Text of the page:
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Xperi/TiVo to explore Vewd's 'Operator TV' concept

Xperi's acquisition of Vewd aims to accelerate the company's pursuit of the smart TV market. And that platform-based approach is expected to cover the retail angle, as well as lead to the development of connected TVs that operators can distribute directly to their broadband and video customers.

In Xperi's view, those approaches aren't mutually exclusive, according to Geir Skaaden, Xperi's chief products and services officer.

Vewd's original Operator TV program was announced in partnership with Vestel, an original design manufacturer and top supplier of TVs for Europe.  
(Source: Vewd)
Vewd's original Operator TV program was announced in partnership with Vestel, an original design manufacturer and top supplier of TVs for Europe.
(Source: Vewd)

Xperi, which merged with TiVo in 2020, is eager to explore the potential of "Operator TV," a program Vewd introduced last fall in partnership with Vestel, an original design manufacturer (ODM) and a major supplier of TVs for Europe with brand partners that include Panasonic, JVC, Hitachi and Toshiba. Vestel also works with a range of more localized brands in the region, such as Finlux (Scandinavia), Telefunken (Germany) and Bush (UK).

The general idea of Operator TV is to provide operators with a way to support and deliver pay-TV services and integrated streaming offerings to customers via a connected TV rather than relying solely on separate set-top boxes or streaming dongles.

Sky, the UK-based service provider owned by Comcast, has taken that angle with Sky Glass, a family of smart TVs powered by the company's global streaming platform. Taking a page from the smartphone market, Sky lets customers buy the Sky Glass sets in monthly increments and allows those customers to swap out their TVs for new, upgraded models later on.

Global opportunity

Vewd hasn't announced a lot of specific details about the Operator TV program. But Vewd CEO Aneesh Rajaram, who is staying with the company post-merger, told Light Reading last fall that he expected the program to supply operators with multiple options, including the ability to sell white-label smart TVS under their own branding (like what Sky is doing), or to offer TVs from Vestel's mix of TV brand partners.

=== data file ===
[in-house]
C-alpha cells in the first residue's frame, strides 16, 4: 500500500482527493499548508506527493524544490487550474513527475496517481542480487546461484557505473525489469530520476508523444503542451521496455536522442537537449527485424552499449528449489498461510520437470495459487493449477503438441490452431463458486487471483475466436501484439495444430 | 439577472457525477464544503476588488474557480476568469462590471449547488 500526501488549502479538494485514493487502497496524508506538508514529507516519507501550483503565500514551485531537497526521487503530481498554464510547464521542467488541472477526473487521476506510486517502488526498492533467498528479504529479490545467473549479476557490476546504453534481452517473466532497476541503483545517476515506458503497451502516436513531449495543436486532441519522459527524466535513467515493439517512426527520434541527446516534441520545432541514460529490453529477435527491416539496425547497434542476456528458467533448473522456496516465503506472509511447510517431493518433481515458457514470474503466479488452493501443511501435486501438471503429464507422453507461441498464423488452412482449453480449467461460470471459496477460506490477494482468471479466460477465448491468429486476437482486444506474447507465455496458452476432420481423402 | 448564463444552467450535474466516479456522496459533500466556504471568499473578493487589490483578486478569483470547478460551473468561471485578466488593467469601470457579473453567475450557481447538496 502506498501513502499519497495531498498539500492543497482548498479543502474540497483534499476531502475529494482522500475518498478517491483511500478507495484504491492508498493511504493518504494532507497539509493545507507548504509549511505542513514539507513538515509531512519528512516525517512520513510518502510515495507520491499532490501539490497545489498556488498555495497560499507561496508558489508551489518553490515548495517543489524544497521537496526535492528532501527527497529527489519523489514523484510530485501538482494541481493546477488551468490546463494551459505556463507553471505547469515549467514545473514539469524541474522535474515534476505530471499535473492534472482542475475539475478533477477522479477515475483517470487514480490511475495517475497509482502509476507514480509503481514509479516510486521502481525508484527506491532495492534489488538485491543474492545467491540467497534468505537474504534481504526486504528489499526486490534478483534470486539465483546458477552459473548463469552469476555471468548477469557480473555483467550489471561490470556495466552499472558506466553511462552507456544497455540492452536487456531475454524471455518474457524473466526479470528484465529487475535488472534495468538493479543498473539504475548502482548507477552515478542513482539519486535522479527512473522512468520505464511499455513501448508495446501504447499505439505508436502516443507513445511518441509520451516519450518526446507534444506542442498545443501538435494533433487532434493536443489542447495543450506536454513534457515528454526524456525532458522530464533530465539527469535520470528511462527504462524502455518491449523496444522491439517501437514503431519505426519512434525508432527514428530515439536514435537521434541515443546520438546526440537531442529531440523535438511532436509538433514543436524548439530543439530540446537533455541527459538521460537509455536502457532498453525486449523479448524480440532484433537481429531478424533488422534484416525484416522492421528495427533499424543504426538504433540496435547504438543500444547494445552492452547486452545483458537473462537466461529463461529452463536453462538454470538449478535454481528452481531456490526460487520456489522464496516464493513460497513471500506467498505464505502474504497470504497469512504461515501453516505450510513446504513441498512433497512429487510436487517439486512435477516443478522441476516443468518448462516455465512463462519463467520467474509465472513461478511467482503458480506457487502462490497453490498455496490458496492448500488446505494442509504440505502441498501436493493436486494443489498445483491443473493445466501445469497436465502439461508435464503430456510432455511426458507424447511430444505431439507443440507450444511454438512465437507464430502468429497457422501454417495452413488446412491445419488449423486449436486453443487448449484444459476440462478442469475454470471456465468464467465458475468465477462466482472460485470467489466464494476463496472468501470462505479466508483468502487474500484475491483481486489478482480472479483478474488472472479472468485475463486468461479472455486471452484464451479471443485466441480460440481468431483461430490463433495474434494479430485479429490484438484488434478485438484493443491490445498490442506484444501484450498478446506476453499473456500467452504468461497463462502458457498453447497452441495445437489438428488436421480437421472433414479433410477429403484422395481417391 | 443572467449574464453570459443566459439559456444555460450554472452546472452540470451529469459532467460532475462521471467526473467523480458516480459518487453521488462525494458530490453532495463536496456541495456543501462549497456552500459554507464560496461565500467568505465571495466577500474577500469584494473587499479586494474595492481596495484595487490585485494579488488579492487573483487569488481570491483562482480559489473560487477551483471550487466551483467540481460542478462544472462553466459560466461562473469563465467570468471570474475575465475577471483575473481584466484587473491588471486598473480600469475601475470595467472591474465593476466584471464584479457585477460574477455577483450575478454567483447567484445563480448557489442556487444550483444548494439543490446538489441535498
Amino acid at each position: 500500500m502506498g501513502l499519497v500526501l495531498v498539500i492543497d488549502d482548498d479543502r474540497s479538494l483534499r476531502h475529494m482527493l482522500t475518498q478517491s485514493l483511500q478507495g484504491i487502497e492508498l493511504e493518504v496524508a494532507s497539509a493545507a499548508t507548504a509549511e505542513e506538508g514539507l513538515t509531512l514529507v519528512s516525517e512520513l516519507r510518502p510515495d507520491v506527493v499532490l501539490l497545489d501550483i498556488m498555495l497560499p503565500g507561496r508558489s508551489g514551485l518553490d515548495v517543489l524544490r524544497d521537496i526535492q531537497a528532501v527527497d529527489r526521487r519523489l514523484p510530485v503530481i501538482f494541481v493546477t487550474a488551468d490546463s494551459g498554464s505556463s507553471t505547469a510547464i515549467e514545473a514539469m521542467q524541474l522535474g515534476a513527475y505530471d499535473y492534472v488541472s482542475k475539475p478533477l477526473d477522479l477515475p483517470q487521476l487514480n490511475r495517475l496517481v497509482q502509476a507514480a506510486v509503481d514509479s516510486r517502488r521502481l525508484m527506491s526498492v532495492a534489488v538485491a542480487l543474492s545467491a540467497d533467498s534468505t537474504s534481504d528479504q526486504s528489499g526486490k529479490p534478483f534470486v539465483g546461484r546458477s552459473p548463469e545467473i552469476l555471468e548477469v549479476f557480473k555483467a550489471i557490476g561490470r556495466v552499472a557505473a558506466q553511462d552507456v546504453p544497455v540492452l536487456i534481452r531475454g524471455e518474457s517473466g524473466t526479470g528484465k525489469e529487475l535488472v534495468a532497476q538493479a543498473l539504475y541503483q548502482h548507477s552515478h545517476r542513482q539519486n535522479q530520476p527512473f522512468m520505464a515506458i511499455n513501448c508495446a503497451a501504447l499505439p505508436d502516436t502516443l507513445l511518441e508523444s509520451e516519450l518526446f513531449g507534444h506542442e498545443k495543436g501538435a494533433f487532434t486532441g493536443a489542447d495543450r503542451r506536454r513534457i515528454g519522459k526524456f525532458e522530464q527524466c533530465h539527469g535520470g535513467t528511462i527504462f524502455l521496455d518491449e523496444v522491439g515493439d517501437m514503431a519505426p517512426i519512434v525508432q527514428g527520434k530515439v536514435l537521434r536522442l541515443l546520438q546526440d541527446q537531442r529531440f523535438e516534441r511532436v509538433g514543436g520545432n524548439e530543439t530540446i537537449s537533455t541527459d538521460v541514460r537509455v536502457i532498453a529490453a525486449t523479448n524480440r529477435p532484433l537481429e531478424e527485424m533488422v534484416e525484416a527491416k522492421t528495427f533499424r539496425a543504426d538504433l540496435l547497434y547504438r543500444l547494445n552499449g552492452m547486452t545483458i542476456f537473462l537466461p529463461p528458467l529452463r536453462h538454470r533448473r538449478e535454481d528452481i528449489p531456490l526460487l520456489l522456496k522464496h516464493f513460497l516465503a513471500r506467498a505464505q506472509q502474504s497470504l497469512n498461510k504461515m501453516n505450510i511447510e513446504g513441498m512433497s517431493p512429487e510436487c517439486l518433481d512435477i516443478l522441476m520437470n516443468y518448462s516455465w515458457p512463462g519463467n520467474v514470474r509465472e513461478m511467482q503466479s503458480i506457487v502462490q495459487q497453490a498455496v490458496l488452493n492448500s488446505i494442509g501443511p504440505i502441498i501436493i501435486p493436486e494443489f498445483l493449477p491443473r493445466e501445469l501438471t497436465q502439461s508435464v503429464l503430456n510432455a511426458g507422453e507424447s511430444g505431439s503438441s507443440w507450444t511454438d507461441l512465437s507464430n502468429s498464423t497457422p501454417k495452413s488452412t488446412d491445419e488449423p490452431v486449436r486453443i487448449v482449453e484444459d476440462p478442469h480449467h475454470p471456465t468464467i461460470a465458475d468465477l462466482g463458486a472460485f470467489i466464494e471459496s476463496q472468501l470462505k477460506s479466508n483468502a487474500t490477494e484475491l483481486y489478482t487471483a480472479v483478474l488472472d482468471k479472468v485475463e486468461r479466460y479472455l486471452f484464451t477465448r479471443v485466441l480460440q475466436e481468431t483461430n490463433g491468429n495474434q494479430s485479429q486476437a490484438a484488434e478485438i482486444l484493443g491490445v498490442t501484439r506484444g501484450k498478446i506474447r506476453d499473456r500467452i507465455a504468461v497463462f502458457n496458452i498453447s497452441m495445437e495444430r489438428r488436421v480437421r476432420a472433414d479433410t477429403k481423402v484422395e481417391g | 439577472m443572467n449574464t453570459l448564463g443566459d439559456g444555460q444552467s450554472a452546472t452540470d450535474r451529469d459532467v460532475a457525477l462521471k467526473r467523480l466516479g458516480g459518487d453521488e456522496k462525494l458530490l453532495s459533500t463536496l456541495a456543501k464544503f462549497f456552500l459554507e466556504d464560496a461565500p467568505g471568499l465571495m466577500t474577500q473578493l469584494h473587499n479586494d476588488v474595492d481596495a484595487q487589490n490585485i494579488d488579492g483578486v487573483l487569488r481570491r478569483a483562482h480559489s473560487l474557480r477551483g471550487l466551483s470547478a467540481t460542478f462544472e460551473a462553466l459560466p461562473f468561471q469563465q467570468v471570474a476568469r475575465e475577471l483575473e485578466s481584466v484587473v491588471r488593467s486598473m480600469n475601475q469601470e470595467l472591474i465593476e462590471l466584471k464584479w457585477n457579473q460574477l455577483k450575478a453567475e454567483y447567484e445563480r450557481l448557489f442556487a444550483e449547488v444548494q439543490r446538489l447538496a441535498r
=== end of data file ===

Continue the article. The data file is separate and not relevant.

"I think Operator TV is a very interesting concept and idea," and one that could fit in well with TiVo's business relationships with pay-TV operators, Skaaden said. "We're still very bullish on video-to-home over broadband to different form factors around the world. We certainly see that [Operator TV] product idea as a key catalyst for future growth."

While Europe would likely remain the initial focus for anything further to come from Vewd's original Operator TV play, there's potential for it to take hold in multiple regions.

"I could also see it extended to the US and other markets such as Latin America," Skaaden said.

Accelerating and broadening a smart TV strategy

More broadly, Xperi expects the Vewd deal to help break its way into the smart TV market with a richer OS/platform than the company might be able to get out the door in the early going. In addition to the TiVo OS for smart TVs work already underway, Xperi believes Vewd's TV app framework, its core middleware and its experience in onboarding content across multiple, sometimes fragmented regions will help to flesh out the full tech stack.

"When the vision is to combine linear TV and a streaming offering, you need to comply with local standards, local streaming regulations, and Vewd had some really strong assets in that respect," Skaaden said. "There's a lot of complementary elements [from Vewd] that we believe can accelerate time-to-market in a big way."

Xperi now expects to have its first TiVo-based products for smart TVs in the market in 2023. Skaaden said that could mean a tightening of Xperi's original timeline by about three to six months.

While that's not a massive change from Xperi's initial plan to launch a TiVo OS in a connected TV in late 2023 or early 2024, Skaaden said the Vewd deal will enable the company to "go in early with a much broader offering than what was originally in the plan ... When we think about our longer-term plan, there's a meaningful level of acceleration."

Making a car connection

In addition to establishing Xperi as a top independent streaming media platform that can connect with TV manufacturers, the company sees a similar opportunity emerging with connected cars.

Xperi's automotive business has been largely audio-based and radio-focused, but the company sees Vewd's focus on a video app framework for Linux and Android connected car platforms as a good fit.

"We clearly see increased demand from automakers for video or broader media offering beyond audio," Skaaden said. "We believe this [acquisition] will accelerate our market entry for a more complete audio and video solution."

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— Jeff Baumgartner, Senior Editor, Light Reading

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